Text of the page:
mini-, minor-, minut-, minu-, min-
(Latin: small, little, less; decline, decrease, diminish; become less, reduce, becoming smaller or shorter)
The term admin is an abbreviation or shortened form of "administration" or "administrator".
2. To preside over the dispensation of something: The judge made every effort to administer justice in the fairest possible manner.
3. To give someone a measured amount of a medication, often by physically introducing it into the body.
4. To carry out a set ritual or religious ceremony on behalf of a person or a group of people.
5. To oversee the taking of an oath by someone.
6. To manage the distribution of, or dispose of, a deceased person's property in accordance with the law; an executor or administrator of a trust estate by a trustee.
7. Etymology: "to manage as a steward" from Old French aministrer, from Latin administrare, "to serve, to carry out, to manage"; from ad-, "to" + ministrare, "to serve".
The minister part of administer came from about 1300 meaning, "someone who acts by the authority of another person" from Old French ministre "servant" which came from Latin minister, ministri, "servant, priest's assistant" (in Middle Latin, "priest"), from minus, minor, "less".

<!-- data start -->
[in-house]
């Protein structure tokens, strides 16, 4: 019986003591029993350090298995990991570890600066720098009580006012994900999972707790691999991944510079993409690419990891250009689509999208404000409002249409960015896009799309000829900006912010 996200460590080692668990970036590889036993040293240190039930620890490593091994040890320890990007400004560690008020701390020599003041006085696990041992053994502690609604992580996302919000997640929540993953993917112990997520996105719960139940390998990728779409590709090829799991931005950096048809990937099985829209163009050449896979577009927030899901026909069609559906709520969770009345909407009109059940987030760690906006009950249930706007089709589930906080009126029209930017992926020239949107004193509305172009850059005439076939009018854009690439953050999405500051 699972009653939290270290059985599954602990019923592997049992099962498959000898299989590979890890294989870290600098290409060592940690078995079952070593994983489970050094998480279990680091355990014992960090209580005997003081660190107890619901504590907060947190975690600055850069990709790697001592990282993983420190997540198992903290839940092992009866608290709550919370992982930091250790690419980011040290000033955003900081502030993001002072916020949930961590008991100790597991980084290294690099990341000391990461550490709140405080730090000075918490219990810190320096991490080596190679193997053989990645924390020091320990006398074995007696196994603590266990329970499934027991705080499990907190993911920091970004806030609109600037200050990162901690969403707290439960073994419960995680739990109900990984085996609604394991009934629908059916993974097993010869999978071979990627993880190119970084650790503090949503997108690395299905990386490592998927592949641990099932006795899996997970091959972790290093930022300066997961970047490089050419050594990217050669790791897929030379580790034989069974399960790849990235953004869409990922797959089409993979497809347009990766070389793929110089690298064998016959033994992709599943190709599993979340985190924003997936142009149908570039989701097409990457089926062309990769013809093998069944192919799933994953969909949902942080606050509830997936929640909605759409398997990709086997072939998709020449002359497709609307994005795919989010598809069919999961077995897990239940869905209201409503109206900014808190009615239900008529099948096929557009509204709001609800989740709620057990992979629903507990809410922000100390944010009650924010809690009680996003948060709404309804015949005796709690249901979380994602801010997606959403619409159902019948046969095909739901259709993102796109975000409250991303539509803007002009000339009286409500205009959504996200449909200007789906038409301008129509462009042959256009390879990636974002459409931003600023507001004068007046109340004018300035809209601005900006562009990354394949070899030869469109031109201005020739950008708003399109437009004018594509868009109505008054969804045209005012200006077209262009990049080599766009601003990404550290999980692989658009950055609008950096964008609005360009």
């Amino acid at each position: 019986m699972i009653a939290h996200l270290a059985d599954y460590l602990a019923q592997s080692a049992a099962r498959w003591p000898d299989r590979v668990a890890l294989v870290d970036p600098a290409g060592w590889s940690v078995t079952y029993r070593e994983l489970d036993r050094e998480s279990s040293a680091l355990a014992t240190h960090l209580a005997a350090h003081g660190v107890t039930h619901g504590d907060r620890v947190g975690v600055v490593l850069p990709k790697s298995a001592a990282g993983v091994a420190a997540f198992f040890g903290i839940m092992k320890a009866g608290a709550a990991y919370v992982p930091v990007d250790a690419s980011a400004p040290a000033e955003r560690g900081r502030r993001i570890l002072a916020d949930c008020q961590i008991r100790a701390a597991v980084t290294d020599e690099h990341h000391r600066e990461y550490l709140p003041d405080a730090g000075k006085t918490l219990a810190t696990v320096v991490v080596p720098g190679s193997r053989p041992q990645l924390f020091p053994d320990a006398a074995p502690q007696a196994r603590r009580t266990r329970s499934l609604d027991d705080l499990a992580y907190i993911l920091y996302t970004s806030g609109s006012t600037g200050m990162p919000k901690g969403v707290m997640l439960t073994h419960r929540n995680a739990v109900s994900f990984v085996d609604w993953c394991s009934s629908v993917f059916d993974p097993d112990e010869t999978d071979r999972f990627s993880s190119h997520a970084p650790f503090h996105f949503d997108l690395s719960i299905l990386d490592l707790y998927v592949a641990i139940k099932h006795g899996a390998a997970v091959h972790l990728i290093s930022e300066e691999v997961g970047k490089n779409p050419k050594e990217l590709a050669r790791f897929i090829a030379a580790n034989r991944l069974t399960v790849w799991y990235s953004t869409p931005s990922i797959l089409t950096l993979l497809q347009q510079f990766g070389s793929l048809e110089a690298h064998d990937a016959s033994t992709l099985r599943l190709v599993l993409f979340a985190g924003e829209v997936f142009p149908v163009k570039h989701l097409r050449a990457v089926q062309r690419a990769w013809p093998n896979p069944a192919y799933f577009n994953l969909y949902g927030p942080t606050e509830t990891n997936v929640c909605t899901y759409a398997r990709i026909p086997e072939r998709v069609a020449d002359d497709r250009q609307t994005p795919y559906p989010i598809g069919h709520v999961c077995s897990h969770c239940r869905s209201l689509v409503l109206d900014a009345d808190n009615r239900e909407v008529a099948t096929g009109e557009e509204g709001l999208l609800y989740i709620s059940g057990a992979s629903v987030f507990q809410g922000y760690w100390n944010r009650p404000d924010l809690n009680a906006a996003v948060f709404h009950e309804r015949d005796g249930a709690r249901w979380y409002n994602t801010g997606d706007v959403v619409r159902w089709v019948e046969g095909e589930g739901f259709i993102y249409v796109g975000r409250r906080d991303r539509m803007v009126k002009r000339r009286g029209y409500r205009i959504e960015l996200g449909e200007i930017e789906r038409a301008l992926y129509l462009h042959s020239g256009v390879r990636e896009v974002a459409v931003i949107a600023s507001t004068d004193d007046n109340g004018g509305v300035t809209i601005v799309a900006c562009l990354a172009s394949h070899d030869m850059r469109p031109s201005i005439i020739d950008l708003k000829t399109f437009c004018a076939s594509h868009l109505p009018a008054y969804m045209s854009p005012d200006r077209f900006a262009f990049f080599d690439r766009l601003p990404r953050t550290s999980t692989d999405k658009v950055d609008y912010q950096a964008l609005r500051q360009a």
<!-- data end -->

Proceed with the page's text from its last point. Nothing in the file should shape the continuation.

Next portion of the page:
The meaning of "priest" was established in English from the early 14th century. The political sense of "a high officer of the state" is determined from the 1620's from the concept of "service to the crown". The verb is from about 1300, originally meaning "to serve (food or drinks)".
2. A person who is appointed by a court to manage the estate of someone who is deceased (dead); especially, when there is no competent agent available to carry out the details that are involved.
Another translation: "Still waters run deep."
2. Etymology: from Latin comminuere, " to crush", "to make smaller together"; from com-, "with, together" + minuere, "to lessen, to make small".
Also, "Don't bother me with petty matters." A praetor [PREET uhr] in ancient Rome was a magistrate who assisted the consuls by administering justice and commanding armies.
A related expression is the legal precept: De minimis non curat lex or "The law does not concern itself with trifles" or "The law does not care for, or take notice of, very small or trifling matters"; which is used to justify refusal by a court, particularly an appellate court, to hear a suit, on the basis that a court's time must not be taken up with matters of small importance.
Provision is made under certain criminal statutes for dismissing offenses that are de minimis.
The phrase, de minimis, also explains why income tax payments that are a few dollars short of what they should be are sometimes accepted without any complaint.
The digitus minimus is also called the "fifth finger", or the "fourth finger" colloquially [not counting the thumb as a "finger"].